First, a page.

• Fixed bug with contained_objects reported by Oleg Sinyavskiy
  • Units __repr__ and __str__ fixes
  • Sound.spectrum, Sound.pinknoise, brownnoise
  • t wasn’t available in StringReset and PythonThreshold
Deprecated or removed features:
  • MultipleSpikeGeneratorGroup
  • experimental.coincidence_detection
Experimental features:
  • Generating model documentation automatically (experimental.model_documentation)

Better sparse matrix support

We just added a new method Connection.connect_from_sparse(W, delay=None, column_access=True) which allows you to initialise a Connection object directly with any scipy sparse matrix. This has a huge memory efficiency gain if you use CSR/COO matrices, as by default Brian uses LIL which is very flexible but memory inefficient. For an even bigger memory efficiency gain, if you are not using STDP, set column_access=False. Download the SVN version of Brian to start using this feature.

About the new website

The Brian website looks weird! It’s not going to last! We have been hacked by some trojan (not the software, just the website) and we had to remove everything. The content is back, but all the settings have gone. It will take a little while to put everything back to the original configuration, please be patient! Update: it’s back to normal!

Brian 1.3.1

We have just released Brian 1.3.1, available via easy_install -U brian or from our download page. This is a minor release, but there are some nice new features and many small improvements (listed below). Minor features:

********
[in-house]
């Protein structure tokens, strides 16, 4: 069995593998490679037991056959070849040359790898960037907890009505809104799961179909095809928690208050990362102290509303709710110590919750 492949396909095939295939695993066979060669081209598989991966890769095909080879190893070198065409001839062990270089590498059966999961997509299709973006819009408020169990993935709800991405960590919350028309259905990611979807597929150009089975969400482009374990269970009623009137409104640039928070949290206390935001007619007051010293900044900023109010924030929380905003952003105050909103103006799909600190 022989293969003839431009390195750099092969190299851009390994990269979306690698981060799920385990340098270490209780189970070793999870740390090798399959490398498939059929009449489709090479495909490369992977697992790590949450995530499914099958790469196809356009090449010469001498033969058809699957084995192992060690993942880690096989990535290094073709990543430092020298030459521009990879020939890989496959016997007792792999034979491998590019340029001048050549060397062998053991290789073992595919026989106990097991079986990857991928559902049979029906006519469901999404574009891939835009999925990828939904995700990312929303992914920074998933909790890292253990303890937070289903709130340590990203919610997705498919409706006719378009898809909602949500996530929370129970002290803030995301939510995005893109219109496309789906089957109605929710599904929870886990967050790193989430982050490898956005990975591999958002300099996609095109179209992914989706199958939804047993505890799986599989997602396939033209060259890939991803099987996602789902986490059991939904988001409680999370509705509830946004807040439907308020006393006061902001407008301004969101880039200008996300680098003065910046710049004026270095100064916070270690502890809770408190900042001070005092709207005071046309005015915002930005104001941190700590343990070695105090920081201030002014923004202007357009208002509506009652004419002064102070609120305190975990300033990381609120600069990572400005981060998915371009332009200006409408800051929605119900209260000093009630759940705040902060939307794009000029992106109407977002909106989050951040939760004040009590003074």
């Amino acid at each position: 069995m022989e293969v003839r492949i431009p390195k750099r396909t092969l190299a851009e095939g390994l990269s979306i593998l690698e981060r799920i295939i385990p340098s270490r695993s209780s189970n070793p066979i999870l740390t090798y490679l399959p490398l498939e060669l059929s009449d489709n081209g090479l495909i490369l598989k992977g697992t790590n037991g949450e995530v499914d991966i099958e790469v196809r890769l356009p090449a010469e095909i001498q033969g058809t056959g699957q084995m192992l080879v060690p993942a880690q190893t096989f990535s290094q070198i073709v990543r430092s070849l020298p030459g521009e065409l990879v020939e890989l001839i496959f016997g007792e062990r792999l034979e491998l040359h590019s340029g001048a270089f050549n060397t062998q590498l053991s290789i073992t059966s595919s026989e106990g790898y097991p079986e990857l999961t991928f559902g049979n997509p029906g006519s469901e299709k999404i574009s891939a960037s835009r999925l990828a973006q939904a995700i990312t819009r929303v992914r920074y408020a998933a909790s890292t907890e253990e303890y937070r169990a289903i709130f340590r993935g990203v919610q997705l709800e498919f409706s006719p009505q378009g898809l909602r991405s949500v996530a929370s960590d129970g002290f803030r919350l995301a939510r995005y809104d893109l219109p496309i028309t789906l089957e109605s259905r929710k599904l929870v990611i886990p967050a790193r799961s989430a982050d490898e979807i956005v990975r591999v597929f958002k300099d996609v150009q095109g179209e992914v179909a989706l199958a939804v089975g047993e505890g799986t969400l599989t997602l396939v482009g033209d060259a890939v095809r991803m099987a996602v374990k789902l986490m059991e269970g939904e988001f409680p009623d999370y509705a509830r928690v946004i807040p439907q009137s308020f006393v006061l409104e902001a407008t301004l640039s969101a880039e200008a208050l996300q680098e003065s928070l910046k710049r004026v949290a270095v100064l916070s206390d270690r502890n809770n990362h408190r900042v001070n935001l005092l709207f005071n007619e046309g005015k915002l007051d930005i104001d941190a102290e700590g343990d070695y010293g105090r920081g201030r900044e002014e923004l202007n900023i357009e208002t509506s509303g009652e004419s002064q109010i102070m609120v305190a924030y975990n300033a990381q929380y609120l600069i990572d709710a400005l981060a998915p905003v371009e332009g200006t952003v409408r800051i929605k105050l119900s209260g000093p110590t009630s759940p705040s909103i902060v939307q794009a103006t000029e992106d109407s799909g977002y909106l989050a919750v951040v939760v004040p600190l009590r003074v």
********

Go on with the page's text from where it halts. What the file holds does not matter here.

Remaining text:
• New PoissonInput class
  • New auditory model: TanCarney (brian.hears)
  • Many more examples from papers
  • New electrode compensation module (in library.electrophysiology)
  • New trace analysis module (in library.electrophysiology)
  • Added new function to use multiple CPUs to perform multiple runs of a simulation and save results to a DataManager, with an optional GUI interface.
  • Added FractionalDelay filterbank to brian.hears, fractional itds to HeadlessDatabase and fractional shifts to Sound.shifted.
  • Added vowel function to brian.hears for creating artificial vowel sounds
  • New spike_triggered_average function
  • Added maxlevel and atmaxlevel to Sound
  • New IRNS/IRNO noise functions
  • SpikeGeneratorGroup is much faster.
  • Added RemoteControlClient.set(var, name) to allow sending data to the server from the client (previously you could only receive data from the server but not send it, except in string form).
  • Monitors do not process empty spike arrays when there have not been any spikes, increases speed for monitored networks with sparse firing (#78)
  • Various speed optimisations
Bug fixes:
  • Fixed bug with frozen equations and time variable in equations
  • Fixed bug with loading sounds using Sound(‘filename.wav’)
  • SpikeMonitor now clears spiketimes correctly on reinit (#75)
  • MultiConnection now propagates reinit (important for monitors) (#76)
  • Fixed bug in realtime plotting
  • Fixed various bugs in Sound
  • Fixed bugs in STDP
  • Now propagates spikes only if spikes exist (#78)

The Brian Twister

We are organizing a competition, the “Brian twister”: write an example script for the Brian simulator and win a Brian mug! A winning entry:

  • is short and self-consistent
  • is easy to read
  • does something cool (e.g. something related to a paper)
For example, this short script simulates a synfire chain (Diesmann et al., 1999): The goal of this competition is to extend the set of examples provided to Brian users. It is also an opportunity for you to advertise your papers. The examples will be included in the next Brian release. Please send me your file with a short explanation before the end of this year (31 December 2011): Good luck!